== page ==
Driverless buses could boost suburban public transport

| June 22, 2019

“When will driverless cars be out on the streets?” I’m often asked this question and I usually refrain from answering it. Before we ask when, we should ask ourselves what do we need from autonomous vehicles?

One answer is “suburban mobility”. It’s among the most critical challenges we face in Australian cities, and automated vehicles could offer a solution.

In particular, automated services – either expanded and frequent fixed-route services feeding major transit hubs, or flexible mobility-on-demand door-to-door trips – could stop the downward spiral of suburban public transport.

Reviving suburban bus services

Australia’s population is expected to grow by 50% over the next 30 years. Much of this growth will be in the outer suburbs of capital cities. Almost half of our population already lives in these suburbs.

Estimated resident population by sector, as count and proportion of city population, 2016. Infrastructure Australia 2018, CC BY

Given the growth of the suburbs, efficient mobility in these areas is essential for economic growth on par with the population. The future sustainability and livability of our cities also depend on efficient mobility options.

A 2018 Infrastructure Australia report identified the inefficiency and shortage of public transport in our suburbs as a problem.

At present, as a result of inadequate public transport and car-oriented developments, suburban residents depend heavily on private cars. Combined with rapid suburban growth, the heavy reliance on cars will lead to massive increases in traffic congestion and delays. This will cause heavy economic and environmental costs.

An effective public transport system can curb the dominance of private cars and serve as a competitive alternative that can meet our future mobility needs more sustainably and equitably. Frequent and accessible bus services in expanded suburbs, including connections to the rail network, are essential. At present, public transport is used for only about 5% of trips by suburban households.

Small driverless buses can provide connections to train services, as in the case of this trial at Tonsley station in Adelaide.

A problem of costs

The problem is that suburban bus services typically fail to recover their operating costs from fare revenue. This is due to sparse ridership, longer travel distances and, most importantly, labour-intensive bus operations.

As a result, these services are uneconomical, often scarce, and depend heavily on government subsidies. Rising labour costs and worsening traffic congestion (leading to more driver hours required for the same service) mean bus operation becomes increasingly expensive.

Metropolitan and outer metropolitan bus cost recovery, Sydney, 2008–12. Infrastructure Australia, 2018, CC BY

Budget deficits can trigger service cuts and fare hikes, which in turn lead to ridership declines and further revenue losses. We see this “downward spiral” for bus services around the world (for examples, see here, here, and here).

A comprehensive analysis of 25 North American cities found a sharp decline in public transport ridership over the past few years. This was mainly due to reduced bus services.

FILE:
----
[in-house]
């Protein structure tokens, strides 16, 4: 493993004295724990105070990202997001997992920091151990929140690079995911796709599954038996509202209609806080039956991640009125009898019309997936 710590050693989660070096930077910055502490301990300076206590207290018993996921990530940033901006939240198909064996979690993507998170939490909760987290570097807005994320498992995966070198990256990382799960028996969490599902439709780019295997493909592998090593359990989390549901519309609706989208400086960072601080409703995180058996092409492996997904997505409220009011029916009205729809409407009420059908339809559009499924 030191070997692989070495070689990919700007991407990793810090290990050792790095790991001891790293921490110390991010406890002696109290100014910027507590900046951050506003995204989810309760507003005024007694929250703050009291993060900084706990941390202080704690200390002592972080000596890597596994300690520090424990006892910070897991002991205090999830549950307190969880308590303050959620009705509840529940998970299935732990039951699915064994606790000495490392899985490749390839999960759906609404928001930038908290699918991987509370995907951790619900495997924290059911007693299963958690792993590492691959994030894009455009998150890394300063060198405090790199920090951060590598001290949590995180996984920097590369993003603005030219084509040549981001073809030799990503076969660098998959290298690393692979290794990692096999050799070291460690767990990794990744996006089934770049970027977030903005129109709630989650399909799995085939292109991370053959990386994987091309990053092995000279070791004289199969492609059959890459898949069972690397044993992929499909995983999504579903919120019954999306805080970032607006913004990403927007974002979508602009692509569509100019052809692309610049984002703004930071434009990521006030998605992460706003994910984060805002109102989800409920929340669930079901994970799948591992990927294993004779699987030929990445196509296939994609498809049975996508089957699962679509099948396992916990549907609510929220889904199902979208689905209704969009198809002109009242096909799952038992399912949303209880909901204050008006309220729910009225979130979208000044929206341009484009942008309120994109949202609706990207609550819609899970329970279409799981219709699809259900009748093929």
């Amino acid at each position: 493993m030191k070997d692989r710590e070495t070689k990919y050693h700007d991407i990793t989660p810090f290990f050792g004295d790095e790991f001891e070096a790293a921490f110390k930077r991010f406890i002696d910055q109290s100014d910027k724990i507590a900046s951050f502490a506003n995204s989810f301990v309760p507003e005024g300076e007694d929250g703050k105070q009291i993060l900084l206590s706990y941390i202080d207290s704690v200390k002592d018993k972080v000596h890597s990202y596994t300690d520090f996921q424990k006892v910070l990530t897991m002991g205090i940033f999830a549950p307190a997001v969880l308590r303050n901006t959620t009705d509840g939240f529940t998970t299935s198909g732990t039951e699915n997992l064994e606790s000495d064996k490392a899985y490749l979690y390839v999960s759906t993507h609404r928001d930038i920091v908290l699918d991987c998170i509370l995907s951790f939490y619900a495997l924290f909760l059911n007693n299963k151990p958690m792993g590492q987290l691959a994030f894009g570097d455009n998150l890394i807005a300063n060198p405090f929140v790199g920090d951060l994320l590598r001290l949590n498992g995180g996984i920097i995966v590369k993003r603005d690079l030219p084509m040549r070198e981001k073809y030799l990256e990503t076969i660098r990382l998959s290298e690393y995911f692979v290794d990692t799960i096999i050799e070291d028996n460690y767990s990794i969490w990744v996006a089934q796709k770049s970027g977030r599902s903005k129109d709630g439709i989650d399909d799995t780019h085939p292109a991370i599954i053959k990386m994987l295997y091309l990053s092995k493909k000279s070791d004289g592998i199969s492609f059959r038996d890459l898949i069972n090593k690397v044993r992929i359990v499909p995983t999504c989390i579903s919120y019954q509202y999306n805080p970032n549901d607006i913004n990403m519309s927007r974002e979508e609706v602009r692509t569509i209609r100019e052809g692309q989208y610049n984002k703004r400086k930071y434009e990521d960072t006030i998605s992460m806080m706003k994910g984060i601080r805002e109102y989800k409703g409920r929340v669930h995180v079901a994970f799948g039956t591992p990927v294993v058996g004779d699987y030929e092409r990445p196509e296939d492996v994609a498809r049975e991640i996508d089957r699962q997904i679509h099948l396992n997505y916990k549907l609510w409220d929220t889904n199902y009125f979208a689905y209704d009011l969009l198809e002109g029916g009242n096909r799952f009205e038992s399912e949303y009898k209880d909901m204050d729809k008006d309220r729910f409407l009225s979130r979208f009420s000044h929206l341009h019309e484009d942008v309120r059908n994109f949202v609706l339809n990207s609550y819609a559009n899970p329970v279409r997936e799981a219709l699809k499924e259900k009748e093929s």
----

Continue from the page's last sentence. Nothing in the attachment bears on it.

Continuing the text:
Without significant interventions, growing suburban populations will be either forced to drive or excluded from societal opportunities.

Autonomous opportunity

Automated vehicle technology presents an unprecedented opportunity to transform the suburban public transport system into an effective substitute for private cars.

We can expect 40-60% savings in operational costs from driverless buses. With options of smaller vehicles and larger fleets of automated buses and shuttles, public authorities could afford to deliver more frequent, flexible services to a wider suburban area.

Autonomous services could halve the costs of running a conventional fleet of buses and drivers. 

Such improvements would reduce passenger waiting times and walking distances – the main deterrents for users – and so could increase ridership and revenue. These outcomes can create a virtuous cycle for suburban services, leading potentially to self-sufficiency for suburban public transport.

In 2015, the Bureau of Infrastructure, Transport and Regional Economics (BITRE) estimated the societal costs of traffic congestion in Australian major cities at A$16.5 billion a year. This was projected to reach A$27 billion to A$37 billion by 2030. Automated vehicles could lower this cost.

A well-connected network can encourage people to give up private cars for public transport. Autonomous vehicles can be used to make suburban bus services more frequent and accessible, providing mobility for a growing suburban population that is prone to car-dependency. These bus services can improve connectivity to rail and give individuals access to economic opportunities, education, health care and social activities without having to drive.

So when will these buses be on our streets?

Automated buses have been tested in real-world trials to identify and overcome barriers to deployment, including safety, technology and legal issues. Most of these have been in Europe, but Australia has had several trials in Adelaide, as well as in Perth, Melbourne, Sydney, Brisbane, Darwin, Canberra and a few regional centres.

The first driverless bus trial in New South Wales was at Olympic Park, Sydney.

These trials clearly demonstrate that, given adequate planning and investment, fully automated buses – particularly those running on fixed routes and dedicated lanes – can operate commercially now. Flexible-route, automated services mixed with regular traffic may take longer to become a reality.

This article was published by The Conversation.

The Conversation